Expert Review: Patagonia Slope Runner 4L Vest

This review is my honest opinion of the vest, which I purchased with my own money in August of 2019.

A runner wearing a vest stands at the top of a mountain.

All photos courtesy of Hunter Reed

Published on

About this Review: This review is my honest opinion of the vest, which I purchased with my own money in August of 2019.

My take

The Patagonia 4L Slope Runner Vest is a great, durable running vest with tons of well-thought-out pockets. I use it on longer runs and also bring it along on almost every hike I go on instead of bringing a backpack. It is much lighter, more convenient, and more comfortable to carry than a hiking backpack, and is ideal for runners on trails of less than 15 miles.

A selfie of two runners. One has a race number on her shirt.

At the start of the Hapalua Half Marathon in my vest!

About the vest I own

  • Model: Patagonia Slope Runner 4L Pack 2019
  • Gender: Unisex
  • Size: XS
  • Pack capacity: 4L

About me

  • Height: 5’3”
  • Weight: 115lbs
  • Experience: 20+ years of backpacking

Test conditions

  • When I bought it: August 2019
  • Length of trips: Day hikes/runs varying from 4–15 miles.
  • What I carried: 2L of water, snacks, phone, Garmin InReach Mini 2, extra layer
  • Total pack weight: 4lbs
  • Used for: Trail running, day hiking
  • Where I’ve used it: All over Utah, Hood River area of Oregon, Sawtooth mountain range in Idaho
  • Terrain: Rocky trails with really scrambly sections, dirt trails, road runs
  • Seasons I’ve used it in: Spring, summer, fall

How it performs

Back Breathability
5/5
Comfort
5/5
Design
3/5
Durability
5/5
Versatility
5/5
Weight
5/5

What I was looking for

I was looking for a running vest to use on longer runs. I had previously only been taking a fanny pack on runs up to 10 miles with maybe a snack and my keys and phone and no water. This felt like kind of a risky move: not only for myself, but especially being that I usually bring my dog, so if I was doing over five miles, I was pretty limited in only going places that I knew had water sources for her along the way. I wanted to start running both longer distances and different trails, which meant I needed to carry water. The vest-style packs like these are designed for trail running, so I knew that’s what I should get.

Why I chose this gear

I chose to buy this particular product because I had heard good things about it and have never been disappointed by any of Patagonia’s gear. At the time of purchase, I hadn’t really heard of any of the other brands that make trail running vests (Nathan, Ultimate Direction, UltrAspire), so Patagonia seemed like a safe bet.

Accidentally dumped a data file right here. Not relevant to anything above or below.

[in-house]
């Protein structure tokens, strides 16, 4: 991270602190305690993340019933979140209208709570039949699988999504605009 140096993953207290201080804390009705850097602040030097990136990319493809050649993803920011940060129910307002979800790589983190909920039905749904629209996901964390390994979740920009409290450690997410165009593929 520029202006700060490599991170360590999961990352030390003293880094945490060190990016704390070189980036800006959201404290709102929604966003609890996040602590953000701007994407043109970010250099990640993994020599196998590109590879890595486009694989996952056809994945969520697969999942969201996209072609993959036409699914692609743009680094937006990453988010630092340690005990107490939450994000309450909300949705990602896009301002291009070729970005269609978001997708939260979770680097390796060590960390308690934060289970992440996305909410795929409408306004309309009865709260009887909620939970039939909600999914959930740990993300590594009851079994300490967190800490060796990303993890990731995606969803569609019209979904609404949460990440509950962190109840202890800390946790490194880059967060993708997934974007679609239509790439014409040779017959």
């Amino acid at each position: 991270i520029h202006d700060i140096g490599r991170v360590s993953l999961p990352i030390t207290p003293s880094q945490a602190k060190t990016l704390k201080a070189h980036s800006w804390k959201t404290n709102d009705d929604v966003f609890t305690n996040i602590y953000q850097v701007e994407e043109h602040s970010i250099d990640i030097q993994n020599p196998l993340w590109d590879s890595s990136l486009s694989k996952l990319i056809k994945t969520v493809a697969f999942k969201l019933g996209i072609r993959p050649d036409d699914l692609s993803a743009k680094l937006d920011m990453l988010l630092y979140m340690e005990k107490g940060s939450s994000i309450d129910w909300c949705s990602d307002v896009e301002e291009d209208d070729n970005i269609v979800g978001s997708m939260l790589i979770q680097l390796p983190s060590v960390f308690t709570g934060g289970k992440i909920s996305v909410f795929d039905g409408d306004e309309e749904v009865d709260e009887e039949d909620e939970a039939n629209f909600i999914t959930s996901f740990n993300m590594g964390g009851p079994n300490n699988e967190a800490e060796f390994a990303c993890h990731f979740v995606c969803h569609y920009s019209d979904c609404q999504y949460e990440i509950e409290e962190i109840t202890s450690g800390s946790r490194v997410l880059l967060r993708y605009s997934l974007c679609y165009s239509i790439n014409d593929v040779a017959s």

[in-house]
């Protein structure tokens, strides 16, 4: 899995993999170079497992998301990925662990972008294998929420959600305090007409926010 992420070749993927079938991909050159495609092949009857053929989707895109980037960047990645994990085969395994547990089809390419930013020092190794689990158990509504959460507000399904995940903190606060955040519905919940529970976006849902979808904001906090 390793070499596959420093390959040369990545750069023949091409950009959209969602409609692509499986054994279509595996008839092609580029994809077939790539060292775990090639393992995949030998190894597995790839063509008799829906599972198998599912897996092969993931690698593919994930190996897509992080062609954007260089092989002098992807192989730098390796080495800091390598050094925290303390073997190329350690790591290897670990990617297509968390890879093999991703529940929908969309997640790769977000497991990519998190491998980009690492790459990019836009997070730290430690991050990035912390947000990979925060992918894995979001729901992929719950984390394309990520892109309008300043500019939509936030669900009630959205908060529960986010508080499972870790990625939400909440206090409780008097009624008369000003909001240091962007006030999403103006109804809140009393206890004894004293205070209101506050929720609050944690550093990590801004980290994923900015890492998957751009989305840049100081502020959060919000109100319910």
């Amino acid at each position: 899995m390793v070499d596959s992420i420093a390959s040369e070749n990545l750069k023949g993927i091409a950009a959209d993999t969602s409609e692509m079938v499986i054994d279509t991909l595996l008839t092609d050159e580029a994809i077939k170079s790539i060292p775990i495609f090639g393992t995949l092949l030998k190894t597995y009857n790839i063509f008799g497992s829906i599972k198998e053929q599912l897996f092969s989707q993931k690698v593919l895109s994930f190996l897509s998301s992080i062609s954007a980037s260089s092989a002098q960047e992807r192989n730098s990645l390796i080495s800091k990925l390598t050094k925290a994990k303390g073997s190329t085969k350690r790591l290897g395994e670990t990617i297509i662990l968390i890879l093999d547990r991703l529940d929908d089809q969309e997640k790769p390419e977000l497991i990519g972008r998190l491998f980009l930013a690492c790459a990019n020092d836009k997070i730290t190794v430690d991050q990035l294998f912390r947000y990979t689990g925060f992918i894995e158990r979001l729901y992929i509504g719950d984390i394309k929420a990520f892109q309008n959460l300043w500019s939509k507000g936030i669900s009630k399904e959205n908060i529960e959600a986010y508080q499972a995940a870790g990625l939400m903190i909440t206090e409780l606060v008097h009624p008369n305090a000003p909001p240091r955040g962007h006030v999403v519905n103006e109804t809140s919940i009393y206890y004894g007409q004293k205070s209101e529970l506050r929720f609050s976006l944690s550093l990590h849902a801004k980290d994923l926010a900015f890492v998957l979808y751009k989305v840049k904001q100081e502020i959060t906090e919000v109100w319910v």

I did compare the Slope Runner to one Salomon vest—the Sense Pro 5—because at the time I was using Salomon running shoes that I loved. It was only around $10 more, but it didn’t seem to have as much breathable mesh when compared to the Slope Runner. I also couldn’t find anywhere locally where I could try it on, and I was able to find the Patagonia Slope Runner in a local store. Being that this was my first time dabbling in the running-vest world, I didn’t really know what to expect from the fit or what size I would need. I ended up going with the XS in the Slope Runner; this is consistent with the size of jackets and backpacks I normally wear.

A runner wearing a vest sits at the top of a rocky trail.

What I love about it

  • Durability: The Slope Runner is incredibly durable. I have taken it on a lot of outings since getting it almost three years ago; it has no rips or damage to speak of. The mesh is super durable, and the elastic on the pockets is still intact and working well. Patagonia also has a warranty program for all of their products, so I know if anything did go wrong with the vest, they would either repair it or replace it.
  • Weight: The Slope Runner weighs 6oz. It is in the same ballpark, though on the lighter side, when compared to similar vests from other companies.
  • Ease of use: The pockets are intuitive and the two hydration flasks it comes with are easy to clean out. I have heard complaints about the looping system on the front of the vest, but I personally think it's easier to use and more reliable than a buckle system. The closure is a plastic loop on the left side that hooks into a series of loops on the right side. Also, if it were to break, it’s one of the loops that would break. If that were to happen on the trail, I could easily just use the hook on another loop—whereas with a buckle system, if part of the plastic buckle were to break it’s much harder to improvise.
  • Suspension and comfort: It is really breathable, and I have never had any pain or discomfort in my neck and back after running with this vest. It’s one of the reasons I like using this for day hikes as well. I feel much more light and free in a vest, am forced to carry only the essentials and keep it light, and the weight distribution is great.